How to Choose a Therapist

There are a lot of things to consider when you’re looking for a new therapist (education, credentials, location, and schedule, for starters).  The most important factor in choosing a therapist doesn't show up well on paper (or a computer screen), though - it is simply your gut instinct. It can be tricky sometimes to distinguish our instincts from our anxiety or fears, but it's worth it as your instincts are such a powerful guide. They will let you know when you aren't safe or when your therapist isn't a good fit. They will let you know when the therapist is pushing her own point of view rather than truly listening to your experience, or when he is viewing you with judgment rather than compassion.

As you learn to distinguish your instincts from your worries, you might find that sometimes you fear judgment, shaming, anger, etc from the therapist but then find that these feelings are coming from within. Other times, you may realize that your instincts are sounding a warning bell that you are not working with the right person.


This process can seem even more daunting if you’ve had a negative experience in therapy before.  Whenever I hear from people about these sorts of negative experiences in previous therapy, I'm sorry for this roadblock along their way to finding the right help. Depending on your experience, you might want assistance in processing something that was quite painful or left lasting scars.

For many people, these experiences can also be turned around to be a great source of wisdom, teaching you about what you don't want from a therapist, what doesn't help, and how to stand up for yourself with confidence when something feels "off." The best therapeutic relationships are ones where you feel free and safe to tell the therapist if you feel uncomfortable or hurt and to ask questions when you're unsure what the therapist is doing or why. If your concerns aren't addressed, then it's time to think about moving on and empowering yourself to choose a better fit for you.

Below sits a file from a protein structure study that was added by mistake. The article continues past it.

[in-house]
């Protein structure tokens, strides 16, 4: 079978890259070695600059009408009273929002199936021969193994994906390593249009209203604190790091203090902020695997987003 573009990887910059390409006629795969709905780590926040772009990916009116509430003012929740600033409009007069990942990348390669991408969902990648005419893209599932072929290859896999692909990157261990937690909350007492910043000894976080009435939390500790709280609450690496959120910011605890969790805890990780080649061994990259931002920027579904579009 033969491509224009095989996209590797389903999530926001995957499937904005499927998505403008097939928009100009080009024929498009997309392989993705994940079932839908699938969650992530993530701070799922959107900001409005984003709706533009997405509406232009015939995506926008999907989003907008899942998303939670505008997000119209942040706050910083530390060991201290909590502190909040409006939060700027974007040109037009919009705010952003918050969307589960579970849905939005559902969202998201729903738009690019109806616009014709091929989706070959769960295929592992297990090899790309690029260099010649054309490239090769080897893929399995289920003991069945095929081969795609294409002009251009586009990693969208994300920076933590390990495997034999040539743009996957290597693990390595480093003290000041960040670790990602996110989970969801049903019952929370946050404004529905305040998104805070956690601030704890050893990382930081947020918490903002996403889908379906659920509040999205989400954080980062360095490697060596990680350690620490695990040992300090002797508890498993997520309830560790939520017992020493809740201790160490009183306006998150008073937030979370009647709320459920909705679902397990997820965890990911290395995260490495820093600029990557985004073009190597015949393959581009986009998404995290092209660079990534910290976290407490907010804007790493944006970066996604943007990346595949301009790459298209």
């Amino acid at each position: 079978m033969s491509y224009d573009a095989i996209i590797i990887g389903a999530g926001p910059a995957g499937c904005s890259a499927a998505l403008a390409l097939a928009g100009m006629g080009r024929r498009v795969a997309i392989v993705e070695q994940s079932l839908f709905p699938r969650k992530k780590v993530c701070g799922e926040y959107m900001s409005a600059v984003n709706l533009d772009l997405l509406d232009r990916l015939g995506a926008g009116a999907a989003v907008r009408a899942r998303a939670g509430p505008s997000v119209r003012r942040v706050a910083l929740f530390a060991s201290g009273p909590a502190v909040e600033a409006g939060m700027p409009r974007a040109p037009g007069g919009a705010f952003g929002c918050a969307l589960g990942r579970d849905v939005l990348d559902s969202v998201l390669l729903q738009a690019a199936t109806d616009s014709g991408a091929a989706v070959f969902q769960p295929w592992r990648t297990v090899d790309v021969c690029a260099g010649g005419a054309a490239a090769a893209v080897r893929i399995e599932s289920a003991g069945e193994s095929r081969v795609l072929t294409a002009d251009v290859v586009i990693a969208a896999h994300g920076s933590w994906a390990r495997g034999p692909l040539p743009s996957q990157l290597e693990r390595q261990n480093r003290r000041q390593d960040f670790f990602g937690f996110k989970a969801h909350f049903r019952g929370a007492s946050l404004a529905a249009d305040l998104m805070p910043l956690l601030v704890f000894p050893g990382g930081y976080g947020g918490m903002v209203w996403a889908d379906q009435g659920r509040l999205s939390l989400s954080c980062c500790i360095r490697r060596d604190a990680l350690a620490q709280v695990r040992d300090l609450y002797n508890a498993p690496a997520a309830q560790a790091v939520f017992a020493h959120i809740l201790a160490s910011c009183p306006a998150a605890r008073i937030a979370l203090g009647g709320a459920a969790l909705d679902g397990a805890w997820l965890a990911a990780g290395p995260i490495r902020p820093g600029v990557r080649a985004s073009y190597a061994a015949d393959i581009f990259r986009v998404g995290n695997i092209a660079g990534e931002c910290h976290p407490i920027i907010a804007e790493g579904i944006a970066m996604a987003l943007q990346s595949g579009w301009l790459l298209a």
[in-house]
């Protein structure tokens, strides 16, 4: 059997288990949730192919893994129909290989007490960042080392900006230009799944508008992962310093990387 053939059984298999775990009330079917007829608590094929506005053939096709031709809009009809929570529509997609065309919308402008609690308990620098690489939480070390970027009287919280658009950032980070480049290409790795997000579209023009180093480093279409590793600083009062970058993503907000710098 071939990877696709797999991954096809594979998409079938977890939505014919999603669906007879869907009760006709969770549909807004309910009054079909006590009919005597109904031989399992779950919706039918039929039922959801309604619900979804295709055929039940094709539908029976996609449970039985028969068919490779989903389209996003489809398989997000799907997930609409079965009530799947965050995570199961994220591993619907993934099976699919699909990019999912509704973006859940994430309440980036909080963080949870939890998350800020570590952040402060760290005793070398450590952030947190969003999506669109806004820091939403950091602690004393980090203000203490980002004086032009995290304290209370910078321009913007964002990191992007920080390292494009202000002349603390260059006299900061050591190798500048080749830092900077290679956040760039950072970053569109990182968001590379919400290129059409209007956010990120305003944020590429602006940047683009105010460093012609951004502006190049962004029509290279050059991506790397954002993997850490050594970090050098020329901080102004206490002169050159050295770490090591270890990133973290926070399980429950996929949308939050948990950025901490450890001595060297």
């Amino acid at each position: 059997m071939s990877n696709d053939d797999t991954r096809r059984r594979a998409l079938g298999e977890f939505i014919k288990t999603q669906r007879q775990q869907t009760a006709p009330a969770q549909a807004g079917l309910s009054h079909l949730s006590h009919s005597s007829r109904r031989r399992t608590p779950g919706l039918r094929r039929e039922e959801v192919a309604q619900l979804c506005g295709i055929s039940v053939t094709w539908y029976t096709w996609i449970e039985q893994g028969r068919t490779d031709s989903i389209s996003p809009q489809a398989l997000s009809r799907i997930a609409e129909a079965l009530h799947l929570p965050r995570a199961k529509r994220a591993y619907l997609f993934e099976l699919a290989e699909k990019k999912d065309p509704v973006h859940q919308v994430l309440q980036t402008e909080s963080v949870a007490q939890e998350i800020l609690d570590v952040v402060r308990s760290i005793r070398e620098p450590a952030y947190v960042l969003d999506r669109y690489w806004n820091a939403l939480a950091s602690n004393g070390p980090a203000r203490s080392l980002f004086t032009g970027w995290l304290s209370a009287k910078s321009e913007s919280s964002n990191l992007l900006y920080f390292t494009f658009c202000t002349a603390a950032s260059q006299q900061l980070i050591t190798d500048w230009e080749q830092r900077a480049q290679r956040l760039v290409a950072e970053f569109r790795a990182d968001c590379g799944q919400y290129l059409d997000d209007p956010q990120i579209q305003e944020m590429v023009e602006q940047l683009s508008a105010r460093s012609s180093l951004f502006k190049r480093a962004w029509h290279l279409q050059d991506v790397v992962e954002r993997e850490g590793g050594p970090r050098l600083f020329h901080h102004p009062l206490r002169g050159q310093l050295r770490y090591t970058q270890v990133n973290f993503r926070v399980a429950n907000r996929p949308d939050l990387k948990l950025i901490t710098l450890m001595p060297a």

I tell everyone at their first appointment that there are as many kinds of therapists as there are people who are therapists, and if you aren't feeling like this is the right fit after our first meeting or two, I'm happy to help you find someone else who's a better match. I never take this personally, as no one therapist can be the right fit for every client. In fact, exercising your own inner wisdom to pick the right therapist for yourself could be a wonderful act of empowerment and healing for you and I'm happy to support you in that, whether I am that therapist or not.